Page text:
As warmer temps approach—quite slowly, depending on your part of the country—you might already be sweating your lawn. And with good reason: Good landscaping can add up to 28% to the overall value of a home.
But even for those blessed with the greenest of thumbs, landscaping offers plenty of potential for disaster: Do too little, and the effect won’t be noticeable. Too much, and everything might die. And introduce the wrong plant? Say goodbye to your entire yard. Scary!
Here are six big DIY landscaping pitfalls to avoid like a case of poison oak—straight from the pros!
1. Planting ‘mulch volcanoes’
Don’t suffocate your newly planted trees with the dreaded “mulch volcanoes." Mulch is designed to control the soil temperature and keep it moisturized—but to do so properly, it must be applied loosely.
2. Choosing wrong or ‘dangerous’ plants
One of the biggest mistakes an amateur landscaper can make is choosing an invasive plant, which can quickly grow out of control.
The biggest offender? Bamboo—it’s almost impossible to control. Also, beware of Mexican feather grass, fountain grasses, and pampas grasses, which can be fire hazards due to their dry leaves and flowering stalks.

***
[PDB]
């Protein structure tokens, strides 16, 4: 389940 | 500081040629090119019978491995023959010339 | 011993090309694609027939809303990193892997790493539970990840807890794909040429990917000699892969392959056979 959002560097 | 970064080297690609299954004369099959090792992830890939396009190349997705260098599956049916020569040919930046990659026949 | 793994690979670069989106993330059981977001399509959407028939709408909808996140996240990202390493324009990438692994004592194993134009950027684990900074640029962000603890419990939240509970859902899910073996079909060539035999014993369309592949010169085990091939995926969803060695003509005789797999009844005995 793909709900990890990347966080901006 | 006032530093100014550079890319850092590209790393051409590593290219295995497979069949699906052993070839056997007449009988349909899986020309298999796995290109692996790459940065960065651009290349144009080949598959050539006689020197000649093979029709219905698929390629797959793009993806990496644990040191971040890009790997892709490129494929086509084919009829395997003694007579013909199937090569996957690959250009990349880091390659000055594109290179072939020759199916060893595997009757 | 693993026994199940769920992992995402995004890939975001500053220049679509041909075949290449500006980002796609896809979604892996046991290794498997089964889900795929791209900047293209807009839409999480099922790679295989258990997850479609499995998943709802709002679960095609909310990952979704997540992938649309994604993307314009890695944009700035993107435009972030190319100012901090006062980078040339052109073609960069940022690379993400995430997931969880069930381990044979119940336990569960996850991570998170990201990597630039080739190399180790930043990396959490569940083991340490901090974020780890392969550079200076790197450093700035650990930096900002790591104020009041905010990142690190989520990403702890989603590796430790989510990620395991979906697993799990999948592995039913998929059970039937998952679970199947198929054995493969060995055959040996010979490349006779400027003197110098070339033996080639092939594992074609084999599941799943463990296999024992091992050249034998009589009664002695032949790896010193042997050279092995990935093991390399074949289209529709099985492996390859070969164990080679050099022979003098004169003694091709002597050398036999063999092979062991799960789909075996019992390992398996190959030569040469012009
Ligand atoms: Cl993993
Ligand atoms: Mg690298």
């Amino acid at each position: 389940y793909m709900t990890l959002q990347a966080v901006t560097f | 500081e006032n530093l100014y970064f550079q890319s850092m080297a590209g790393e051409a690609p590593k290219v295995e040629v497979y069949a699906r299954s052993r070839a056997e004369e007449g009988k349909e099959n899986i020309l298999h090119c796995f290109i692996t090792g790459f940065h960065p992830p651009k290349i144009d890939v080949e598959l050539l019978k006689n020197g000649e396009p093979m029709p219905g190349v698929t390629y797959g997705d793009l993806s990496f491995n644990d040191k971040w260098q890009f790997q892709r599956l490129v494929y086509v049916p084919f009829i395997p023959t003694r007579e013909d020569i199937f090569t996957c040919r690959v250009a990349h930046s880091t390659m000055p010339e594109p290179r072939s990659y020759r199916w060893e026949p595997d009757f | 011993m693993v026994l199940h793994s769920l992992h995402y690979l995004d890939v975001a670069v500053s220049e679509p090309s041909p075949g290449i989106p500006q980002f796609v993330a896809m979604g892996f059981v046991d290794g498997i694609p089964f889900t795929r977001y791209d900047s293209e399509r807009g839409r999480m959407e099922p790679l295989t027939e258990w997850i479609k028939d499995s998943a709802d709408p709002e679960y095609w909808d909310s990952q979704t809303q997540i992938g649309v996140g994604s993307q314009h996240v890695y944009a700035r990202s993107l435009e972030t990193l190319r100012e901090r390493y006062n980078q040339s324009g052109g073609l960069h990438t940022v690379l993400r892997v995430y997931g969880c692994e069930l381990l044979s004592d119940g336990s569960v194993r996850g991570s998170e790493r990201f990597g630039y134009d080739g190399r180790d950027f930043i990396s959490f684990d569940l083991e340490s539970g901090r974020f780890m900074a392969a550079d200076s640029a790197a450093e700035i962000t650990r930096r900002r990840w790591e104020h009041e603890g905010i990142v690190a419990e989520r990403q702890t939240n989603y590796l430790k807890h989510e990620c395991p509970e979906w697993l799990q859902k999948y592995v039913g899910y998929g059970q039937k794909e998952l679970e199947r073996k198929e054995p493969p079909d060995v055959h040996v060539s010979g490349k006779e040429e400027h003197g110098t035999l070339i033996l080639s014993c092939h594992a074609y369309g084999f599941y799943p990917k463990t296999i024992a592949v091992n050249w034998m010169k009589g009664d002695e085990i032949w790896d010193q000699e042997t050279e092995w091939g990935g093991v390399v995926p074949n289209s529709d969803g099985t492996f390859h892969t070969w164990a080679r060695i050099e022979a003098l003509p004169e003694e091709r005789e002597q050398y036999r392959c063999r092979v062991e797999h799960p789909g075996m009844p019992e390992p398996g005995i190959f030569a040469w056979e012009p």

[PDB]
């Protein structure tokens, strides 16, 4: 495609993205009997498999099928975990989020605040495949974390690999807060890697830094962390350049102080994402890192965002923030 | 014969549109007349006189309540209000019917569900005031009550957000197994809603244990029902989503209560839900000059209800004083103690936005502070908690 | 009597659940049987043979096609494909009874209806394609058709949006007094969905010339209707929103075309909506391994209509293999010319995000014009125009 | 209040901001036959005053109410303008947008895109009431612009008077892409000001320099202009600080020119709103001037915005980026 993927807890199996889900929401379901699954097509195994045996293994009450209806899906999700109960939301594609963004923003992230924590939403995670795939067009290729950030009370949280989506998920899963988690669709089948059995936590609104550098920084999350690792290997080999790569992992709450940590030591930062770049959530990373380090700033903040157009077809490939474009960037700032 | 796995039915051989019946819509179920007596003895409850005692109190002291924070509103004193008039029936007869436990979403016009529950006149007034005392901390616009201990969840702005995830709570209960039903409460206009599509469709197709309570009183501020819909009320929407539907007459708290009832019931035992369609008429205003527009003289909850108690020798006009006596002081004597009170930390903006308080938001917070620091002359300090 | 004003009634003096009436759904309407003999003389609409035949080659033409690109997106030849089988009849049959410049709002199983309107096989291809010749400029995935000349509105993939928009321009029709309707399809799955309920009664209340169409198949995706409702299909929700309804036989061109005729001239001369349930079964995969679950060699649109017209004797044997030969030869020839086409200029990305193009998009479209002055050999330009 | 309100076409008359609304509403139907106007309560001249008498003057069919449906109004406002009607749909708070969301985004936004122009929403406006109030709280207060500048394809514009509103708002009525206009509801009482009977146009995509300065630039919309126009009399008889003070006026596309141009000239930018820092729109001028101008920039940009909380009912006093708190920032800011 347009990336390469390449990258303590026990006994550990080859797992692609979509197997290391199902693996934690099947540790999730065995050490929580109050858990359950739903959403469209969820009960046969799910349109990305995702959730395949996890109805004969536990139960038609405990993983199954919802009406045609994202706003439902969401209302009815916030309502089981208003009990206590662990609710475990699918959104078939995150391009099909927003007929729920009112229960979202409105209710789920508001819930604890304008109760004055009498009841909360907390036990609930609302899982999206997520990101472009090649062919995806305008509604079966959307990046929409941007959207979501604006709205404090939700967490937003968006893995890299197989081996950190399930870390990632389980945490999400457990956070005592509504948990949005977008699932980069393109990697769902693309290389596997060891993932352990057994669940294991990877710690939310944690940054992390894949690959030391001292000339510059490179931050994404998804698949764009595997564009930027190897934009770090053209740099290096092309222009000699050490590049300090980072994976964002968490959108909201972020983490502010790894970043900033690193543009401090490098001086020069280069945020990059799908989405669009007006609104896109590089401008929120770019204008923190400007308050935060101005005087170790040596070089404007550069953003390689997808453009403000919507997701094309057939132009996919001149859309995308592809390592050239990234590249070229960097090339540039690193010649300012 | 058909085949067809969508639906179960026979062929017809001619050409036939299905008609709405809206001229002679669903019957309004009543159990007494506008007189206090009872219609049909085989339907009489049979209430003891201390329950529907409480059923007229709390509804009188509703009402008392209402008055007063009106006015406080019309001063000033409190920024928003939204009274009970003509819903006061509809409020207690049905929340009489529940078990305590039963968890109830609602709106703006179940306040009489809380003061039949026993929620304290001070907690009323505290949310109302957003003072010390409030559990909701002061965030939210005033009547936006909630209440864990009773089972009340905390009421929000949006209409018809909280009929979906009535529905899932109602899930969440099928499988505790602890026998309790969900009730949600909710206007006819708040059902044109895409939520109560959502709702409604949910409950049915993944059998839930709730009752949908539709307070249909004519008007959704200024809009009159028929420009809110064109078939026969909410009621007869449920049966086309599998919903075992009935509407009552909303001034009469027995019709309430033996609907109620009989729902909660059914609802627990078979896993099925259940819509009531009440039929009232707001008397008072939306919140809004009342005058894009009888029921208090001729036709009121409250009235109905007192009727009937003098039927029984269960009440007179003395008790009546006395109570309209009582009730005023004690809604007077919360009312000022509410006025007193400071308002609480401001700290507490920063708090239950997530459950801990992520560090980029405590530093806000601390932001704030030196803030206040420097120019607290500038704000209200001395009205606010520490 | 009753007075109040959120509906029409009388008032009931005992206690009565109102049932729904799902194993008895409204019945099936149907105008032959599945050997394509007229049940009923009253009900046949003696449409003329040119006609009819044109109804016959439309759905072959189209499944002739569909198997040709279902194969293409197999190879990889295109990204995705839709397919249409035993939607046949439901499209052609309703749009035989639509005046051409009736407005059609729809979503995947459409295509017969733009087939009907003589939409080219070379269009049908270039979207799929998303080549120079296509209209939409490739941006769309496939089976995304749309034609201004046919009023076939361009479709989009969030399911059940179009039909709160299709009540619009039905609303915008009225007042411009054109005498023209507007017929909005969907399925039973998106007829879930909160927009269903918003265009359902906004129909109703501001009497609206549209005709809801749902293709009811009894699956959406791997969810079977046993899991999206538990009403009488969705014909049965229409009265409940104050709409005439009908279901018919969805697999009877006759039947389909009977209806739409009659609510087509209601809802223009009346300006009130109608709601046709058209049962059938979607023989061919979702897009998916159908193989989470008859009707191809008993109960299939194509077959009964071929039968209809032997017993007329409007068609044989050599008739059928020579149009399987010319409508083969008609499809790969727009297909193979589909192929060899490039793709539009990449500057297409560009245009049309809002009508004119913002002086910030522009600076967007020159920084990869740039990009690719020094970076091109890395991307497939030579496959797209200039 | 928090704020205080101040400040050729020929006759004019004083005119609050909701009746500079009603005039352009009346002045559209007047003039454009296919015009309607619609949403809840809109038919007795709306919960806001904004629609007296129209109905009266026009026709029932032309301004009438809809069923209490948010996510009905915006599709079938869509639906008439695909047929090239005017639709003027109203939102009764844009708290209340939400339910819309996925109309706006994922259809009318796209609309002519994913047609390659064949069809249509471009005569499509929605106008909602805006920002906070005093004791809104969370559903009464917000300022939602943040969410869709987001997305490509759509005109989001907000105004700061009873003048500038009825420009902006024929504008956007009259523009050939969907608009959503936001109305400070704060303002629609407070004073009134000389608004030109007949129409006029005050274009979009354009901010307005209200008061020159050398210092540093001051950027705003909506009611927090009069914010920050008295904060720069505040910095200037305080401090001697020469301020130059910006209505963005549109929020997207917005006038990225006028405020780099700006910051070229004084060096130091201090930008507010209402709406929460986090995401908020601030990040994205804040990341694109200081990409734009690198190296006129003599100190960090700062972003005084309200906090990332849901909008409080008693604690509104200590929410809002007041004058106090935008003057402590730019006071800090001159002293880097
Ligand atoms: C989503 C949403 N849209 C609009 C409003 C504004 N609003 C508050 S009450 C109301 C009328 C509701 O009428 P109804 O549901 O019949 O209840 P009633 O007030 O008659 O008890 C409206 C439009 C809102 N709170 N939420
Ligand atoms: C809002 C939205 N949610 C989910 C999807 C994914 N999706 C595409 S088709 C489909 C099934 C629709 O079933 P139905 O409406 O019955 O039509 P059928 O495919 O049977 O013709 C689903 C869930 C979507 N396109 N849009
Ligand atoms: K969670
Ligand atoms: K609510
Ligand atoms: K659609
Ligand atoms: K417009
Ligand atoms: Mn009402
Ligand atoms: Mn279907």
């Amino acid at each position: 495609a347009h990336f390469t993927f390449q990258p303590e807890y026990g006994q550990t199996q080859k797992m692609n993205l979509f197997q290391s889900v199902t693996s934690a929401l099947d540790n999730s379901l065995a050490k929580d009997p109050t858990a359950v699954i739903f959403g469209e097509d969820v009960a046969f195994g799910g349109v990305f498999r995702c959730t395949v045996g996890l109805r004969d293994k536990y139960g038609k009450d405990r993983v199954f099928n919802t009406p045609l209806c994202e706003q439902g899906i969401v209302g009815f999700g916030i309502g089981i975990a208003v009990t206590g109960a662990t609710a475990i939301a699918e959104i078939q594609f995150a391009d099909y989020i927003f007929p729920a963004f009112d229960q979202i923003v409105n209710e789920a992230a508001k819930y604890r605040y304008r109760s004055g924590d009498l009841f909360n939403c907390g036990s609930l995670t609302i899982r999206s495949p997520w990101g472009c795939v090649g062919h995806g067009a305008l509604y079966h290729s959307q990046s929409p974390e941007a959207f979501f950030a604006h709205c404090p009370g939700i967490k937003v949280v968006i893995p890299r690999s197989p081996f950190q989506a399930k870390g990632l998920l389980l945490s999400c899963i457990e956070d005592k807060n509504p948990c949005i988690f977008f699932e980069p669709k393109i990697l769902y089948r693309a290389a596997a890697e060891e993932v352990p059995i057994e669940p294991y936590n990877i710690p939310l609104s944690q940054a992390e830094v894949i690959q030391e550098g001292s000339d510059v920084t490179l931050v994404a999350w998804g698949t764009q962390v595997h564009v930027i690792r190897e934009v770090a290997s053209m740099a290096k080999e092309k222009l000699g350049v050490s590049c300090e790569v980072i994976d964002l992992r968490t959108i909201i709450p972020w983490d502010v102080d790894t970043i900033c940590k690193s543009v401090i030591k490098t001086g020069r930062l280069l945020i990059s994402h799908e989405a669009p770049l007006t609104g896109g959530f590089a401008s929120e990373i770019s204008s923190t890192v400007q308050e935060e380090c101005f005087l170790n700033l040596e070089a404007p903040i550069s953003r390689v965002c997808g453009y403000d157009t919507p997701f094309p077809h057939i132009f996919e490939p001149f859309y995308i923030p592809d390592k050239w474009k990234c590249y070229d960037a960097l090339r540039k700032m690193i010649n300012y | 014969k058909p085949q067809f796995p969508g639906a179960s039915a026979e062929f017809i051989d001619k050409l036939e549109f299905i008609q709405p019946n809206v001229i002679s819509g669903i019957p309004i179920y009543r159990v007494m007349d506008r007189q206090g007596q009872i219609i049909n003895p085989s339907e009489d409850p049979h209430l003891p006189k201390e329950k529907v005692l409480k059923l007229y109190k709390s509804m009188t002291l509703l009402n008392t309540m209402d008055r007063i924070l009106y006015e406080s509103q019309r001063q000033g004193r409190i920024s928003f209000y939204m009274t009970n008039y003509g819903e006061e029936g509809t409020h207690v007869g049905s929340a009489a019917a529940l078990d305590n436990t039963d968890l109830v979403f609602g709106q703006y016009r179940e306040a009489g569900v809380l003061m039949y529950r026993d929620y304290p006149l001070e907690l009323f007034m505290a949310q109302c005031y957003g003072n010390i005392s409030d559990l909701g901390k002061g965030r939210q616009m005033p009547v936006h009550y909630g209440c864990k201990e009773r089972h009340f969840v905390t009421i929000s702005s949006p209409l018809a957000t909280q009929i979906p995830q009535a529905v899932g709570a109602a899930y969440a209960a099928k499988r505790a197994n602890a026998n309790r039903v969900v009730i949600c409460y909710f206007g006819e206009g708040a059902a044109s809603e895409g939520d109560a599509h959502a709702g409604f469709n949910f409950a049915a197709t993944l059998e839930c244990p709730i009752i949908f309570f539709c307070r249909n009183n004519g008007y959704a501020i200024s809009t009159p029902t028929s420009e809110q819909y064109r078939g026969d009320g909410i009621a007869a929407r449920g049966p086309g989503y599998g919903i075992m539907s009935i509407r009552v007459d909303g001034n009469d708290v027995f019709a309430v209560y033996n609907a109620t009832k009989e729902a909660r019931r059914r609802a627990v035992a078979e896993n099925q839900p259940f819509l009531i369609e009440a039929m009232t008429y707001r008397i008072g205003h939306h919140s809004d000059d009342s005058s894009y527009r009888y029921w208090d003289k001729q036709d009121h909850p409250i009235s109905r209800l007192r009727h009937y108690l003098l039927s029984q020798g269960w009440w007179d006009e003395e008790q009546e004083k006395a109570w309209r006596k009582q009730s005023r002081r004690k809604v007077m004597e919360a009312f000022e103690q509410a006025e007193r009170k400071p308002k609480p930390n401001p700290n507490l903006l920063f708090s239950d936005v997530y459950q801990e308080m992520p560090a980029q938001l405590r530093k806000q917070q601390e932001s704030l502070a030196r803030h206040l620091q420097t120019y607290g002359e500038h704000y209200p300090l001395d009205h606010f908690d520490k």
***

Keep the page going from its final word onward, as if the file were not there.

3. Poor planning
Before you even put your hands in the dirt, carefully work out a design on graph paper to understand your space requirements.
For small areas, stick with flowering perennials and skip large shrubs. As a general rule, taller plants should go toward the back and smaller plants in front.
4. Using too much gravel
Gravel does save water. But it also reflects heat toward any plants nearby, damaging all but the hardiest plants. Any heat that gravel doesn’t reflect, it absorbs, essentially baking the roots of your plants.
5. Installing artificial grass improperly
There’s nothing wrong with choosing fake grass over the real stuff, especially if you live in a drought-ridden region. Today’s artificial turf is almost indistinguishable from a live, lush lawn, minus the upkeep.
They key is to make sure you’re installing it correctly—not just plopping it on top of your dirt.
6. Building out near trees
Thinking of adding an in-law suite? Or perhaps you want to make your garage into a man cave. We’re all for it. But if your yard features large trees, you’ll need to protect them before embarking on any construction that might touch the roots.
You might not see the dire effects of damaged roots for quite a while—until a storm causes the rotting trunk to come crashing onto your roof. Or, if you put your home on the market, that giant dying limb hanging over your daughter’s bedroom could knock thousands off any offer.
Info from http://www.realtor.com/advice/home-improvement/landscaping-mistakes/?cid=soc_20160329_59888926&adbid=10154146721112871&adbpl=fb&adbpr=35368227870